Ethics Awareness Inventory
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Ethics Awareness InventoryIntroductionEthics can be defined as a philosophical study of moral values based on the concept of right and wrong. An ethical perspective could be considered as a person’s individual perception of moral values, beliefs, and rules based on his or her personal view of right and wrong. The Ethics Awareness Inventory is a test devised to help individuals learn or analyze personal characteristics that reflect individual perspectives on ethics-one’s ethical perspective.
Through the Ethics Awareness Inventory ethical profiles can be gauged under four separate categories: 1) character, 2) obligation, 3) results, and 4) equity-also known as (CORE) to determine an individual’s personal ethical perspective. The CORE categories are based on a broad characterization of one’s individual ethical beliefs. The Ethics Awareness Inventory test is not an exact science but rather a general description of an individual’s ethical perspective which is intended to provide insight into the individual’s personal views toward ethical issues. According to the Ethics Awareness Inventory obligation is the ethical profile I am most closely aligned with, and equity was the ethical profile I was least closely aligned with. The purpose of this paper is to relay the findings of my Ethics Awareness Inventory test and convey the results.
ObligationObligation can be considered as an individual’s responsibility, duty, and commitment, a sort of contract either verbal or written that binds that individual to a specific course of action i.e. social obligation, political obligation, work ethic obligation and so forth. Obligation is based on an individual’s perception of ethical behavior. Therefore, each person chooses, either consciously or unconsciously, which rules he or she believes are ethical and which are not. Under obligation, my ethical perspective is of a person whom places emphasis on duty or obligation to do what is morally right. I believe that ethical conduct appeals to conscience. Basically, all human beings have a natural sense of right and wrong.
When put in a position to judge an individual’s performance or conduct over a particular issue as ethical or unethical, I prefer to look at his or her intentions rather than the particular outcome of his or her action before passing judgment-either positive or negative. I believe that people are people and to error is simply human. Everyone deserves a chance on a case-by-case basis taking into consideration underlying circumstances in order to preserve human dignity. My ultimate goal is promoting individual freedom and independence for all human beings.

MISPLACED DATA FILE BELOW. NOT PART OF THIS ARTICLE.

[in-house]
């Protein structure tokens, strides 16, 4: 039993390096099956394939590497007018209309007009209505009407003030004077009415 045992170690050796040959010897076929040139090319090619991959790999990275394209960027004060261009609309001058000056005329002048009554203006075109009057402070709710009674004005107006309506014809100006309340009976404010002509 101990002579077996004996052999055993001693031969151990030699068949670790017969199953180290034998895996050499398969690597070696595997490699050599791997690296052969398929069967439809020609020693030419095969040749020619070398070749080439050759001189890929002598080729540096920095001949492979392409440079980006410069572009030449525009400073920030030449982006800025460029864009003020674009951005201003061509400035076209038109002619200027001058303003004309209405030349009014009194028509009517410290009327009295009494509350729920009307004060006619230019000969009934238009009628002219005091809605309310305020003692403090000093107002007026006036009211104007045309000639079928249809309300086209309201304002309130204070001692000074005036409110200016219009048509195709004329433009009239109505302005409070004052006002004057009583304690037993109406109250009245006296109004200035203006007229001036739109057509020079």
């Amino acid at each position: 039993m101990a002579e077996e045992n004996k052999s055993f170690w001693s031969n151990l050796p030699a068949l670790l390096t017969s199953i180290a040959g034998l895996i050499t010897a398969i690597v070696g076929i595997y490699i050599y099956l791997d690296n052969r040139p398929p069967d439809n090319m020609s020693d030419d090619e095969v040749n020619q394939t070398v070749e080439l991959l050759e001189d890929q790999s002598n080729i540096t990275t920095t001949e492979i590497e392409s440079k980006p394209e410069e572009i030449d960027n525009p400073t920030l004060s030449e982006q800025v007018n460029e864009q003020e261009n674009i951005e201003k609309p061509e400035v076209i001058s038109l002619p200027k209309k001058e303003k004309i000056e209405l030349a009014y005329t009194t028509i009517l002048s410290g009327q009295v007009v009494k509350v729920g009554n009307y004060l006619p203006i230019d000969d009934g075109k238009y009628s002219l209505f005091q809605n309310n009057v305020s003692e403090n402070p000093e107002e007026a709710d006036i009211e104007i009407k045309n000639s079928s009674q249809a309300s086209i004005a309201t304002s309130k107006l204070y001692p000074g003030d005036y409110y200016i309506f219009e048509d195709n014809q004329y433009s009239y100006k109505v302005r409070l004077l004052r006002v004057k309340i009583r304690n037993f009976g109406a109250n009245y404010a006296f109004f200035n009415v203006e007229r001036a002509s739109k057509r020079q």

EquityEquity can be defined as being in balance or mutually fair. Moral authority that decides what is right and wrong concerns the fair distribution of opportunities to all. In this particular category I appear to be quite judgmental as my ethical perspective is that of uncertainty toward trusting human judgment. I believe that human knowledge is unstable and I judge the validity of presumed expert’s decisions toward what is right and wrong. I believe that education does not provide all the answers. I think that common sense and hands on knowledge provide people with a greater understanding and hold more validity toward having a firmer grasp on ethical perspective than education itself. I have a deep distrust for any individual who attempt to define universal principles because I believe that principals change with circumstances.
ConclusionBefore beginning classes with University of Phoenix, ethics was not something that I gave much consideration to even though it was already a part of my daily life. After several years of classes and countless readings to understand the principles of ethics, I have learned there is an importance in managing ethics on a personal level as well as in the workplace as a professional. Ethics hold tremendous benefits for organizations and its employees, both moral and practical. The Ethics Awareness Inventory has aided in my understanding of how I base my belief system and make decisions. Lastly, this analysis has given me new insight on how I can still hold onto my own values while remaining respectful to those who value different ethical perspectives.
The Williams Institute for Ethics and Management. (2006). Ethics Awareness Inventory.
Retrieved January 26, 2009, from University of Phoenix website: